A Quick Guide to Victorian Etiquette
By ALLISON PARROTT
Site Lead, 1930s George Ranch Home
Looking for a fun stay-at-home date for you and your special someone? Try dining the proper Victorian way tonight!
During the Victorian era, the dining room was not just a room to eat meals; it was also a way to display your wealth with every expensive piece of china or silver that you owned. It was strictly used for the adults of the household (the children would eat in the kitchen with the cook and the nanny to learn proper rules), and was a fine affair. In addition to fine displays of dishware, dinner parties also featured a bevy of social manners that would be upheld by the host and hostess.
Basic etiquette has not changed over the past century (chew with your mouth closed, keep your elbows off the table, etc.), but you’ll notice a few other rules that you’ll need to master before eating in a Victorian social setting:
- Never eat very fast
- Never fill the mouth very full
- Never open your mouth when chewing
- Never make noise with the mouth or throat
- Never attempt to talk with the mouth full
- Never leave the table with food in the mouth
- Never soil the table cloth, if it is possible to avoid it
- Never use anything but fork or spoon in feeding yourself
- Never pick your teeth or put your hand in your mouth while eating
- Never cut bread; always break it, spreading with butter each piece as you eat it
- Never hesitate to take the last piece of bread or the last cake; there are probably more
- Never hold bones in your fingers while you eat from them. Cut the meat with a knife
- Never use your own knife when cutting butter. Always use a knife assigned to that purpose
- Never wipe your fingers on the table cloth, nor clean them in your mouth. Use the napkin
- Never allow butter, soup, or other food to remain on your whiskers. Use napkin frequently
- Never pass your plate with a knife and fork on the same. Remove them, and allow them to rest upon a piece of bread
- Never make an effort to clean your plate or the bones you have been eating from too clean; it looks as if you left off hungry
- Never tip back in your chair nor lounge upon the table; neither assume any position that is awkward or ill-bred
- Never eat so much of any one article as to attract attention, as some people do who eat large quantities of butter, sweet cake, cheese or other articles
- Never expectorate at the table; also avoid sneezing or coughing. It is better to arise quietly from the table if you have occasion to do either. A sneeze is prevented by placing the finger firmly on the upper lip
- Never allow the conversation at the table to drift into anything but chit chat, the consideration of deep and abstruse principles will impair digestion
- Grape Scissors- Eating with the hands was a rare occasion; fruit and bread were the only foods allowed to touch hands. The grape scissors would cut the desired amount of grapes per the individual, so you would not eat much of that one fruit.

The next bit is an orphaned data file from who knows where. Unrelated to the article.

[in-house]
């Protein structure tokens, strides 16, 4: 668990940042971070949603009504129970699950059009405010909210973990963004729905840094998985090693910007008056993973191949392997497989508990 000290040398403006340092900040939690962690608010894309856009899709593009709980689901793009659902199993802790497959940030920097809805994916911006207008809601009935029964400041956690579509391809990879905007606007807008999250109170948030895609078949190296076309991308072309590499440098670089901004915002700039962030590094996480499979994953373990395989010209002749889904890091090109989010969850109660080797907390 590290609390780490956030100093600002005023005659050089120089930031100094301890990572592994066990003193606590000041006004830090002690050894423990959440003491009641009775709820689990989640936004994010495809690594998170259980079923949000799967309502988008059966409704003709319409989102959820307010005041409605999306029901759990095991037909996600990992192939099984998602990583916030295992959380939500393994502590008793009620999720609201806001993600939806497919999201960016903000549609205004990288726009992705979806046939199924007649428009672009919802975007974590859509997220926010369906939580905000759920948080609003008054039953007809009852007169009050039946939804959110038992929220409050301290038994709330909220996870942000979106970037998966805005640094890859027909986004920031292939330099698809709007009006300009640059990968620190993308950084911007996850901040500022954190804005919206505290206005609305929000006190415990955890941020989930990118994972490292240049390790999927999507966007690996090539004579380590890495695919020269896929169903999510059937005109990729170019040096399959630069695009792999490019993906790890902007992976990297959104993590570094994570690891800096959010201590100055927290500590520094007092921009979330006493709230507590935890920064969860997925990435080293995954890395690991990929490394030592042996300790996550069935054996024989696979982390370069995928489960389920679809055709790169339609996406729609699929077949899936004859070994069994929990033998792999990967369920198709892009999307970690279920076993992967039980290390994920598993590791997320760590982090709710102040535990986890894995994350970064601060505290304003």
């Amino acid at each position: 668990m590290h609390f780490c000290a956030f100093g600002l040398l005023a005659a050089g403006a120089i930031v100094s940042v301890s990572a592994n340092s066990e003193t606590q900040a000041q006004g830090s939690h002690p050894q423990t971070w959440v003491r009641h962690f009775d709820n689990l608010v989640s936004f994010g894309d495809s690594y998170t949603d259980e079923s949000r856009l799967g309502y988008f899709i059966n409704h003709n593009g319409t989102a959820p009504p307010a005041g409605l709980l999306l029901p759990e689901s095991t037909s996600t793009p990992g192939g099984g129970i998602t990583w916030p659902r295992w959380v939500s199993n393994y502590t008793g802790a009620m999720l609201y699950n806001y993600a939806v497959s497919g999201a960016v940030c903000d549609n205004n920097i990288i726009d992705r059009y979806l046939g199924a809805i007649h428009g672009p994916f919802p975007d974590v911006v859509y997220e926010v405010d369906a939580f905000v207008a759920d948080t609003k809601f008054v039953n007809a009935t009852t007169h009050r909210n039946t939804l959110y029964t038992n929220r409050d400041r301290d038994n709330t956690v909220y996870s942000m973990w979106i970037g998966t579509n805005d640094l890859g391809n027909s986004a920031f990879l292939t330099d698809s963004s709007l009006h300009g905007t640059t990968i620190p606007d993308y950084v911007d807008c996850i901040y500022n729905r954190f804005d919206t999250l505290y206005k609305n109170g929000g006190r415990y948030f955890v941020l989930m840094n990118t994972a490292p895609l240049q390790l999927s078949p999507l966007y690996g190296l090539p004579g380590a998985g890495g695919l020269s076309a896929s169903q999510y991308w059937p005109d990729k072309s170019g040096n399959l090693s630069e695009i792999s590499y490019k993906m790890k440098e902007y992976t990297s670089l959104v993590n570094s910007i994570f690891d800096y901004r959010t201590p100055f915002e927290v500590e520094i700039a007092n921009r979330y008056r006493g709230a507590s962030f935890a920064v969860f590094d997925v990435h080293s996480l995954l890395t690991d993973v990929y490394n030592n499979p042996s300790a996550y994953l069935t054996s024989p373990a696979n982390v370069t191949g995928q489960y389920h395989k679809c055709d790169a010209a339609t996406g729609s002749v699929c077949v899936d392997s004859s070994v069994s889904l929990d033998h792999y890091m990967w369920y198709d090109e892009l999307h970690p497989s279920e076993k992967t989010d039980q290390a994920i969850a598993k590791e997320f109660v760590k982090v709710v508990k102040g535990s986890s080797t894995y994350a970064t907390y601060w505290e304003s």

- Marrow Scoops- For the upper class who were able to afford more high-quality meats such as a roast, this particular utensil was able to scoop out the marrow in the bone.
- Snail Forks- Snails were often eaten by the lower class, so this utensil made eating the snails look more elegant for the upper class.
- Sugar Nips- Sugar was expensive and typically kept under lock and key by the lady of the house. She would be the only person allowed to handle the sugar. So, to serve in smaller and usable parts for the table, she cut small portions of sugar (which came in a cone shape).
- Cheese Scoop- Used to dig out individual servings of semi hard cheese.
- Chocolate Muddler Spoon- Starting in the 1700s, hot chocolate became a high commodity. These spoons, which are a few inches longer than regular spoons, were used to stir the beverage to prevent the chocolate from settling at the bottom.
- Mustard Ladle- Mustard has been a popular condiment since before the Middle Ages. This small ladle can scoop mustard for individual servings.
- Strawberry Fork- This small fork found in a household signified wealth and high status. This fork was only used for dipping strawberries into sweet items such as sugar and whipped cream.
- Cucumber Server- This spoon is flatter and has cut-outs in the bowl, making it perfect for straining and serving cucumber slices.
- Cake Breaker- Instead of a regular cake-cutter, this comb-like utensil was meant for cutting more delicate cakes like Angel Food and pastries.
- Oyster Spoon- This spoon was popular at the later end of the Victorian era. The small spoon had a jagged edge in which to gather fried oysters.
- Lemon Fork- A tiny fork with sharp tines was able to puncture through the tough rind to serve with seafood or tea.
- Toast Fork- Eating bread with your hands was allowed once it was on your plate, but you were not allowed to touch the bread straight from the breadbasket. This fork was designed to stab and lift the bread to your bread plate.
- Sardine Fork- This fork was commonly found in the United States, particularly in the Midwest where seafood was harder to come by until the introduction of canned food. This fork was able to not only stab the fish from the can, but to also lift the fish out of the oil with its wide, slightly curved tines.
(Also, be sure to stop by the Davis Mansion next time you visit the Ranch to see some of the family’s dishware and learn rules of etiquette in person! For now, you can also take the virtual tour on our Facebook page.)